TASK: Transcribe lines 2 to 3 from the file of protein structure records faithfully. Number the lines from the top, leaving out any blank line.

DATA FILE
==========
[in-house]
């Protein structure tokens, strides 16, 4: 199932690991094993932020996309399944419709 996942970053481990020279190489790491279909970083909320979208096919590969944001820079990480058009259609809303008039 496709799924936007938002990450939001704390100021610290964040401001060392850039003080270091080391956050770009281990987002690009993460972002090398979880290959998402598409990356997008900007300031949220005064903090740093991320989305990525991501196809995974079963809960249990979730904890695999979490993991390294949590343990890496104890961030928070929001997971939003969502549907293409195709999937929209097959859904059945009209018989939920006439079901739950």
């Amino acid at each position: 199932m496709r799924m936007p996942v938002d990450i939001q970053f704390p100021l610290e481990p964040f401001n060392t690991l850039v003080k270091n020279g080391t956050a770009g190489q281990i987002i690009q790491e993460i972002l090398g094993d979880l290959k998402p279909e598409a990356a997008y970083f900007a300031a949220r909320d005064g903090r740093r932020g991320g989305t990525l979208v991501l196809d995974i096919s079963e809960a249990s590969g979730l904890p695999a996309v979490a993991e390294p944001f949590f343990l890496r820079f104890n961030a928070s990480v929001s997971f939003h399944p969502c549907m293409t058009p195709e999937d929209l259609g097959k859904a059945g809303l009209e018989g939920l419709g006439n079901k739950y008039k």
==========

């Protein structure tokens, strides 16, 4: 199932690991094993932020996309399944419709 996942970053481990020279190489790491279909970083909320979208096919590969944001820079990480058009259609809303008039 496709799924936007938002990450939001704390100021610290964040401001060392850039003080270091080391956050770009281990987002690009993460972002090398979880290959998402598409990356997008900007300031949220005064903090740093991320989305990525991501196809995974079963809960249990979730904890695999979490993991390294949590343990890496104890961030928070929001997971939003969502549907293409195709999937929209097959859904059945009209018989939920006439079901739950």
């Amino acid at each position: 199932m496709r799924m936007p996942v938002d990450i939001q970053f704390p100021l610290e481990p964040f401001n060392t690991l850039v003080k270091n020279g080391t956050a770009g190489q281990i987002i690009q790491e993460i972002l090398g094993d979880l290959k998402p279909e598409a990356a997008y970083f900007a300031a949220r909320d005064g903090r740093r932020g991320g989305t990525l979208v991501l196809d995974i096919s079963e809960a249990s590969g979730l904890p695999a996309v979490a993991e390294p944001f949590f343990l890496r820079f104890n961030a928070s990480v929001s997971f939003h399944p969502c549907m293409t058009p195709e999937d929209l259609g097959k859904a059945g809303l009209e018989g939920l419709g006439n079901k739950y008039k």